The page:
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The ‘Ghosts of the Library’ presentation explores history via theater.
Courtesy Abraham Lincoln Presidential Library and Museum


The affidavit got separated from the relic, which wasn’t necessarily surprising, given that for more than half a century, priceless Lincoln treasures were kept in a basement beneath the Old State Capitol where the Great Emancipator delivered his infamous “House Divided” speech in 1858. Not until 2008 did the museum’s staff realize the connection between the affidavit and the ax, discovering a piece of history that is now on prominent display at the nation’s pre-eminent Lincoln museum.

“For the serious historian and history buff, all roads lead to Springfield,” says Harold Holzer, a New York–based author and historian who is considered a leading authority on Lincoln. “That’s where the greatest exhibits are that document Lincoln’s life. To my mind, there’s nothing better in the country.”

That wasn’t always the case.
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Dr. James Cornelius is the curator of the Lincoln collection at the Library and Museum.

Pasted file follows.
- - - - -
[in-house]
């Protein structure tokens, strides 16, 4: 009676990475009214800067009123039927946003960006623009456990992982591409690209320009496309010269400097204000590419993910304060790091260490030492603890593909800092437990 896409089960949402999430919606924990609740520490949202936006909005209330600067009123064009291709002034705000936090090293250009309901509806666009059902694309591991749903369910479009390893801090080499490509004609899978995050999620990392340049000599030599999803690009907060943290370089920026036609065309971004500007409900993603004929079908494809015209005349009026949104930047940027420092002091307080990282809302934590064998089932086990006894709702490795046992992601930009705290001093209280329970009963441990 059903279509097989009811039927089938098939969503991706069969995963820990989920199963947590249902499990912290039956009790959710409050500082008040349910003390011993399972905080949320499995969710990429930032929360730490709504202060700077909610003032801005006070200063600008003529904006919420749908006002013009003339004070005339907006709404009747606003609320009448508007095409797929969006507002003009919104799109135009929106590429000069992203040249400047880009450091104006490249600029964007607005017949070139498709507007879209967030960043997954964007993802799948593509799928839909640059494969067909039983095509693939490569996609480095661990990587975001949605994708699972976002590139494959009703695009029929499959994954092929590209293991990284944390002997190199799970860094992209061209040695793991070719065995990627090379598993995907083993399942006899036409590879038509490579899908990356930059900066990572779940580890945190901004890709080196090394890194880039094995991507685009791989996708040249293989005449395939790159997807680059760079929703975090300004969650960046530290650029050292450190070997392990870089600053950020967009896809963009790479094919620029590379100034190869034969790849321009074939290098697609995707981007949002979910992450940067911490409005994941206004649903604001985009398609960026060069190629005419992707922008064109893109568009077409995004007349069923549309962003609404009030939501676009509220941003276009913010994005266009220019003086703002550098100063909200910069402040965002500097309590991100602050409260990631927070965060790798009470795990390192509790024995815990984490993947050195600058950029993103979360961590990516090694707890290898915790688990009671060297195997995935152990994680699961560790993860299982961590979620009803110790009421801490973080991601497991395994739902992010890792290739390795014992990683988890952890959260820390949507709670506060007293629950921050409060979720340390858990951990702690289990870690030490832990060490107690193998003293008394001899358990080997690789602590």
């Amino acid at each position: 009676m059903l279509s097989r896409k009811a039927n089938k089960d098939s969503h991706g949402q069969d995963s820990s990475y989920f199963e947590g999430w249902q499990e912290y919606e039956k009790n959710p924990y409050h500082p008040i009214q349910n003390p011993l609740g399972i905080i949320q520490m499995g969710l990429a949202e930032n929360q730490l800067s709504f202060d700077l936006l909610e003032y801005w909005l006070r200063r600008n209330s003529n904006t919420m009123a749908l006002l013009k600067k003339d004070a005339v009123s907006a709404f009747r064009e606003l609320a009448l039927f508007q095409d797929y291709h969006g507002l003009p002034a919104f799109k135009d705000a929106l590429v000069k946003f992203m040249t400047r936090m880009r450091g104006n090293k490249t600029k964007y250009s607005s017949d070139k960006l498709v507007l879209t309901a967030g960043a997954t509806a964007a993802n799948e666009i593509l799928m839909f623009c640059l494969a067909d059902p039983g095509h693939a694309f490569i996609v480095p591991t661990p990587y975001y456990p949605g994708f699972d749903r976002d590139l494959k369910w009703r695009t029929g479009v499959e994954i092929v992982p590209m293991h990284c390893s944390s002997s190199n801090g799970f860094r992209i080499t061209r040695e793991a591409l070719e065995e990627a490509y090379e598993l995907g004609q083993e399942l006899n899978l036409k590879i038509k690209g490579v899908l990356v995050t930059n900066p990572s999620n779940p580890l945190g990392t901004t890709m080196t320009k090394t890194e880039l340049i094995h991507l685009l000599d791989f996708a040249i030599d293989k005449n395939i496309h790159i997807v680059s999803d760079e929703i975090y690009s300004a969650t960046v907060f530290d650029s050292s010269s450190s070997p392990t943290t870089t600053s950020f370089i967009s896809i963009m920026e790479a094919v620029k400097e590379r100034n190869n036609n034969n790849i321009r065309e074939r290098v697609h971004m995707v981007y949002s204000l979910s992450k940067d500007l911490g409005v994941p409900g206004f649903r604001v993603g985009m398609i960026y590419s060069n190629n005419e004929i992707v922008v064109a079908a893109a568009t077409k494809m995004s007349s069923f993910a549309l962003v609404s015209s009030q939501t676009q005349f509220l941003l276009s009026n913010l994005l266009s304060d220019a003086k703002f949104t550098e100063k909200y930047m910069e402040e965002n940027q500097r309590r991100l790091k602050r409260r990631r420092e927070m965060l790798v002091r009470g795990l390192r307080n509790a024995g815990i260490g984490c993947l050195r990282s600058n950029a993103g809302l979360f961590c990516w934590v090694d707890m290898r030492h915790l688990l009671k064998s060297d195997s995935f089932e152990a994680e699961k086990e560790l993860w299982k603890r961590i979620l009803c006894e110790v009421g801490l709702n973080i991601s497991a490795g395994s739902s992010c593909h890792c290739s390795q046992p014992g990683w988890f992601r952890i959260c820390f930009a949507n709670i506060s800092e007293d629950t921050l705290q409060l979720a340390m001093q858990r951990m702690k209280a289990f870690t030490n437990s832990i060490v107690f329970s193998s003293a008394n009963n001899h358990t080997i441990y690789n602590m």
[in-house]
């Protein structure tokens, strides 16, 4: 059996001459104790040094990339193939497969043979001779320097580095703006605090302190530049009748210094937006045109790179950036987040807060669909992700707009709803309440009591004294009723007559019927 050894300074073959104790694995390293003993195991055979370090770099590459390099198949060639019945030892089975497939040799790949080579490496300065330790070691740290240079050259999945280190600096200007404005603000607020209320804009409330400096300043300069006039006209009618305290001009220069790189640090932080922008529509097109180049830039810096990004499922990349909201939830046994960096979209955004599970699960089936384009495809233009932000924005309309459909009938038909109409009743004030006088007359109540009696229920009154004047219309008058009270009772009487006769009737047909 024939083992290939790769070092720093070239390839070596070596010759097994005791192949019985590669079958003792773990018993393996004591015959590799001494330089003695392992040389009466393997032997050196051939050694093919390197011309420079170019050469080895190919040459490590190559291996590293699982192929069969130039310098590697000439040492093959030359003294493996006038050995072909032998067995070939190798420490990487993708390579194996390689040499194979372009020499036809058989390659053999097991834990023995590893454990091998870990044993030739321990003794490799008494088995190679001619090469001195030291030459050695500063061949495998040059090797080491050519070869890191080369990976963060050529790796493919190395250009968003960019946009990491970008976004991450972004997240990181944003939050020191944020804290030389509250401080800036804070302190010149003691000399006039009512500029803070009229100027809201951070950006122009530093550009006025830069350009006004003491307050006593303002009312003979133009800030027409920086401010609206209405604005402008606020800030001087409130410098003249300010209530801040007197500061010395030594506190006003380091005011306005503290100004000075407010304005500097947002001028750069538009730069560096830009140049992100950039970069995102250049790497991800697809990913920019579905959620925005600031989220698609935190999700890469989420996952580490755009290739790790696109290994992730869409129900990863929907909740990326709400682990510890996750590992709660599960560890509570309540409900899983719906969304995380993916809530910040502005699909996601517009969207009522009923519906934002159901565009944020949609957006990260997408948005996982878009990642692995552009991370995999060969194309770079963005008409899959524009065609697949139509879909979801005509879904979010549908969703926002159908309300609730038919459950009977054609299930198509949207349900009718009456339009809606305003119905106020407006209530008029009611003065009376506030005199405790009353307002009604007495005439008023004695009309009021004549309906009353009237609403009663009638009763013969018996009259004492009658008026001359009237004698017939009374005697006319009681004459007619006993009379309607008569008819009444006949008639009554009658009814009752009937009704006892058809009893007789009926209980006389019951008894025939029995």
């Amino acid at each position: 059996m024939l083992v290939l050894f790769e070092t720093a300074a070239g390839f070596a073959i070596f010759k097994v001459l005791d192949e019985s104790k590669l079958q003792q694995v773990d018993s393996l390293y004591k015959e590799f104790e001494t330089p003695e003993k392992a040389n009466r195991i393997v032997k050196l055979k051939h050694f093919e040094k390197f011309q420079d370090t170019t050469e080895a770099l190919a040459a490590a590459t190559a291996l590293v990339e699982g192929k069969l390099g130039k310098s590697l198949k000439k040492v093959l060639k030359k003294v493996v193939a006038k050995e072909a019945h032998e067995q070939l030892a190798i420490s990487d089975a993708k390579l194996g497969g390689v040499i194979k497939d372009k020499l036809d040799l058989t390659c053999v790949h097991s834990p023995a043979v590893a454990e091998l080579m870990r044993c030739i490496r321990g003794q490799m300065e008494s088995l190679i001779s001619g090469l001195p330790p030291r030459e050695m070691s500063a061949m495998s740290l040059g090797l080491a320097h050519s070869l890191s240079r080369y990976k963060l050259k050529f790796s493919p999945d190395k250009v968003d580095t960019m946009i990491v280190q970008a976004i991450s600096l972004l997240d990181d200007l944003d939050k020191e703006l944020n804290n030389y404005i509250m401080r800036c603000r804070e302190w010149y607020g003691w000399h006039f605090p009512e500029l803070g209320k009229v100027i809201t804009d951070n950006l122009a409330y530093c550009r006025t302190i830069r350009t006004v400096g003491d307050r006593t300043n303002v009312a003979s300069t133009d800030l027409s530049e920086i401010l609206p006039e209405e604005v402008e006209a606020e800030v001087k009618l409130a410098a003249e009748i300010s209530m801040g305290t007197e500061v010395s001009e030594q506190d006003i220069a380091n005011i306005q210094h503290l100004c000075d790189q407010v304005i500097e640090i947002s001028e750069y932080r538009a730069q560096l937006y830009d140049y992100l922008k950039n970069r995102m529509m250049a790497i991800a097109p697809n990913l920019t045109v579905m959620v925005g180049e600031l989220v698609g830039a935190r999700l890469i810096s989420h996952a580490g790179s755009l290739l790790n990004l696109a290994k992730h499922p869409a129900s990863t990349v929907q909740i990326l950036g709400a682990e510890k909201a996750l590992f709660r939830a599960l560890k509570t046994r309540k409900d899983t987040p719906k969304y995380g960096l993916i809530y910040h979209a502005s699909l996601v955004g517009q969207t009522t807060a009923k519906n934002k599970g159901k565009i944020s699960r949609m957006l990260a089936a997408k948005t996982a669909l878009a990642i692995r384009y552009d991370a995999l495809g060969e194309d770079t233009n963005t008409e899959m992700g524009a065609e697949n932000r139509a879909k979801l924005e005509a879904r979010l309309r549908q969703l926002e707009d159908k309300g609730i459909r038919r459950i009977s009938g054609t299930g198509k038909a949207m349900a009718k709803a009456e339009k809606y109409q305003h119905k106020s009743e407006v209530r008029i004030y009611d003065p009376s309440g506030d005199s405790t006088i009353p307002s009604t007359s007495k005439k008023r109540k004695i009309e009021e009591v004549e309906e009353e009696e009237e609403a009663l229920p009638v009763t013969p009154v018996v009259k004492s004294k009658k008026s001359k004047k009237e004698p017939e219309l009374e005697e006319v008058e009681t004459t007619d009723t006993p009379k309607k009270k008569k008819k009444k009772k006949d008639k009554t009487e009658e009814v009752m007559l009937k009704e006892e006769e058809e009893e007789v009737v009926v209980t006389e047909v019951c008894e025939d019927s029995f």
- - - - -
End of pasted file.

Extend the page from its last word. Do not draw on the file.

Courtesy Abraham Lincoln Presidential Library and Museum


Thomas Schwartz remembers the way things were when he became the curator for the Lincoln collection in 1985. The state’s Lincoln collection was kept in the Illinois State Historical Library, which was criticized at least twice by the state auditor general for failing to properly preserve and catalog pieces due to a lack of funds. More priceless Lincoln relics sat unprotected under water pipes in the capitol’s basement, just one freeze away from ruin. When the state-of-the-art Abraham Lincoln Presidential Library and Museum opened in 2005, Schwartz, now the director of the Herbert Hoover Presidential Library-Museum in West Branch, Iowa, kept a vintage file cabinet that had housed Lincoln’s china in the basement as a reminder of how far the state had come in preserving Lincoln’s legacy.

"It’s that connection between the old Illinois history library and the Lincoln collection,” Schwartz says.

With the museum just seven years old, new discoveries keep coming. Consider a four-volume set of works by Edgar Allan Poe, acquired by the state in the 1970s, that came from a house in Vermont owned by Robert Todd Lincoln, the president’s eldest son and the only one of his four children, all boys, who lived past the age of 18. The elder Lincoln was an avid Poe fan who could recite “The Raven,” the Baltimore author’s signature poem, from memory.